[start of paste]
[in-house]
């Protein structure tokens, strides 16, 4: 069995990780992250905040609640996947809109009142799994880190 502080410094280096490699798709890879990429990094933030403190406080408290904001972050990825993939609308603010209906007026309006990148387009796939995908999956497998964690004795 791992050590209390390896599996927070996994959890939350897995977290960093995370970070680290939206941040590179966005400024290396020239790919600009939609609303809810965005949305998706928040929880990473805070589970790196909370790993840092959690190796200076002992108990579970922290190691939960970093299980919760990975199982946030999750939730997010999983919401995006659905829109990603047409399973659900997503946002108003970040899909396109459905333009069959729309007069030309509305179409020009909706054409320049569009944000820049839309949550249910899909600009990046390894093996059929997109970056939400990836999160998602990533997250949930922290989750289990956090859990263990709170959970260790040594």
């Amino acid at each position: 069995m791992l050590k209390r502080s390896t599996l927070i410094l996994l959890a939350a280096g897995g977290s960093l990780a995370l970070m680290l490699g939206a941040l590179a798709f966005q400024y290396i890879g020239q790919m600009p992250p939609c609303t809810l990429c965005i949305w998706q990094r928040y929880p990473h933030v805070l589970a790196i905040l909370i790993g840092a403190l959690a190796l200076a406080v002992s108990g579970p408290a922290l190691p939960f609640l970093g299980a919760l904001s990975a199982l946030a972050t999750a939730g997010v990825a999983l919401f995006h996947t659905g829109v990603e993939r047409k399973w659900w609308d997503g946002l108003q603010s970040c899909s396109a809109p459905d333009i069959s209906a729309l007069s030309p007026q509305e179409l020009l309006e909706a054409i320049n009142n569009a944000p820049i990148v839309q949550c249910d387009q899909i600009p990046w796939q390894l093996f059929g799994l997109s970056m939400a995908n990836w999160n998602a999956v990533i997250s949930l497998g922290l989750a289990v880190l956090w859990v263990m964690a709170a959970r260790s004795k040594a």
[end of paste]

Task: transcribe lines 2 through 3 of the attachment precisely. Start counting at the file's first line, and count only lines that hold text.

């Protein structure tokens, strides 16, 4: 069995990780992250905040609640996947809109009142799994880190 502080410094280096490699798709890879990429990094933030403190406080408290904001972050990825993939609308603010209906007026309006990148387009796939995908999956497998964690004795 791992050590209390390896599996927070996994959890939350897995977290960093995370970070680290939206941040590179966005400024290396020239790919600009939609609303809810965005949305998706928040929880990473805070589970790196909370790993840092959690190796200076002992108990579970922290190691939960970093299980919760990975199982946030999750939730997010999983919401995006659905829109990603047409399973659900997503946002108003970040899909396109459905333009069959729309007069030309509305179409020009909706054409320049569009944000820049839309949550249910899909600009990046390894093996059929997109970056939400990836999160998602990533997250949930922290989750289990956090859990263990709170959970260790040594």
């Amino acid at each position: 069995m791992l050590k209390r502080s390896t599996l927070i410094l996994l959890a939350a280096g897995g977290s960093l990780a995370l970070m680290l490699g939206a941040l590179a798709f966005q400024y290396i890879g020239q790919m600009p992250p939609c609303t809810l990429c965005i949305w998706q990094r928040y929880p990473h933030v805070l589970a790196i905040l909370i790993g840092a403190l959690a190796l200076a406080v002992s108990g579970p408290a922290l190691p939960f609640l970093g299980a919760l904001s990975a199982l946030a972050t999750a939730g997010v990825a999983l919401f995006h996947t659905g829109v990603e993939r047409k399973w659900w609308d997503g946002l108003q603010s970040c899909s396109a809109p459905d333009i069959s209906a729309l007069s030309p007026q509305e179409l020009l309006e909706a054409i320049n009142n569009a944000p820049i990148v839309q949550c249910d387009q899909i600009p990046w796939q390894l093996f059929g799994l997109s970056m939400a995908n990836w999160n998602a999956v990533i997250s949930l497998g922290l989750a289990v880190l956090w859990v263990m964690a709170a959970r260790s004795k040594a």